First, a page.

"The methods and results described in the DeLoache et al. Nature Chemical Biology study look well executed and clear. Many pharmaceuticals are already made by yeasts and bacteria at high yield commercially. This sort of metabolic engineering optimization is fairly straightforward. Once the recipe is published it becomes very easy to reproduce it — something that any DIYBIO user could do.
"The concerns in Oye et al. are quite justified. The proposed regulations are not likely to hinder legitimate research or education. I pointed out the need for active surveillance of Synthetic biology in 2004: A Synthetic Biohazard Non-proliferation Proposal (http://arep.med.harvard.edu/SBP/Church_Biohazard04c.htm). Such safeguards have been implement by the International Association of Synthetic Biology and the International Gene Synthesis Consortium as noted by Oye et al. Potent pharmaceuticals (not just psychoactive ones) are potentially toxic — accidentally or intentionally."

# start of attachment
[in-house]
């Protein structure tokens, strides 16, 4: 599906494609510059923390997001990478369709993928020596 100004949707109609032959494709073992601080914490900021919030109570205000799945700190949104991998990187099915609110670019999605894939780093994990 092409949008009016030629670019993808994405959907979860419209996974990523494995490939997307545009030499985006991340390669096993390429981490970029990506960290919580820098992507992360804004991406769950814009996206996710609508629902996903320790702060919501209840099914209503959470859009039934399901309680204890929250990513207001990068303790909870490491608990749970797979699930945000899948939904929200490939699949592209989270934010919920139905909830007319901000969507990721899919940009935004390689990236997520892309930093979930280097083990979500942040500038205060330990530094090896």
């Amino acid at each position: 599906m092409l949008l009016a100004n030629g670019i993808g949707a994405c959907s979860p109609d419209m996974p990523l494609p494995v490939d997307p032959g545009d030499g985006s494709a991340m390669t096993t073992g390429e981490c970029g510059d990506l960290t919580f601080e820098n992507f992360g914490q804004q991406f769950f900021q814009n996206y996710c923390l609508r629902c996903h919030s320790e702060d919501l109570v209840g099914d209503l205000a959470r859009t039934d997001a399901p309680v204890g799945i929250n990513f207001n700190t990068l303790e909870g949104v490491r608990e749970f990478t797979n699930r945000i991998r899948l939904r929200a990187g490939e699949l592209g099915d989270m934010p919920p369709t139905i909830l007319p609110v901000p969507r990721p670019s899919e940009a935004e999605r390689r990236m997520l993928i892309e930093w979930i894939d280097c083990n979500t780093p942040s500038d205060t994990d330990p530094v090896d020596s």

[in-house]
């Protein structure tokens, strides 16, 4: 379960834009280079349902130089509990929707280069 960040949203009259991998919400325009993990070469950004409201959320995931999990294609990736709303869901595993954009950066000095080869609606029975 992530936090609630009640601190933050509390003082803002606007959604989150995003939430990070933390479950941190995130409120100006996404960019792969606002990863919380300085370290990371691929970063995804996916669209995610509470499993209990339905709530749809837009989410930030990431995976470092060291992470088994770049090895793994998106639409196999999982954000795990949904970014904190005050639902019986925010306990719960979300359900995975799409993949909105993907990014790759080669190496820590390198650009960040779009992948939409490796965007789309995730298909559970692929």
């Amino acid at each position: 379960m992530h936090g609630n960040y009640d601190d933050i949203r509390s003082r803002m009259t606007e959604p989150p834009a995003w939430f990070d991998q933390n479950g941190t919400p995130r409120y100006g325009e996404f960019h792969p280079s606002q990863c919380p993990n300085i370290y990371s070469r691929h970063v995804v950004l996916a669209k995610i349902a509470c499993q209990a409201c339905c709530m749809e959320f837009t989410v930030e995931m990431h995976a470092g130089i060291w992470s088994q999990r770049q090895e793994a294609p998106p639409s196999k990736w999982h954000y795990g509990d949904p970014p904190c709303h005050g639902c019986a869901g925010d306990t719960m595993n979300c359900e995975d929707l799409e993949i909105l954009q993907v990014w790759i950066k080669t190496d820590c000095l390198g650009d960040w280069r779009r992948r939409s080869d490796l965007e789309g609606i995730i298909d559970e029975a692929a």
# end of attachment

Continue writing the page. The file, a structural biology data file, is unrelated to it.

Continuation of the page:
Dr Keith Tyo
Assistant Professor,Department of Chemical and Biological Engineering, Northwestern University
"The Nature Chemical Biology report by Dueber and colleagues describes an impressive chemical feat of biosynthesizing opiate molecules from abundant sugars. The ability to use biosynthesis to generate new opiate derivatives that are less less addictive is quite promising.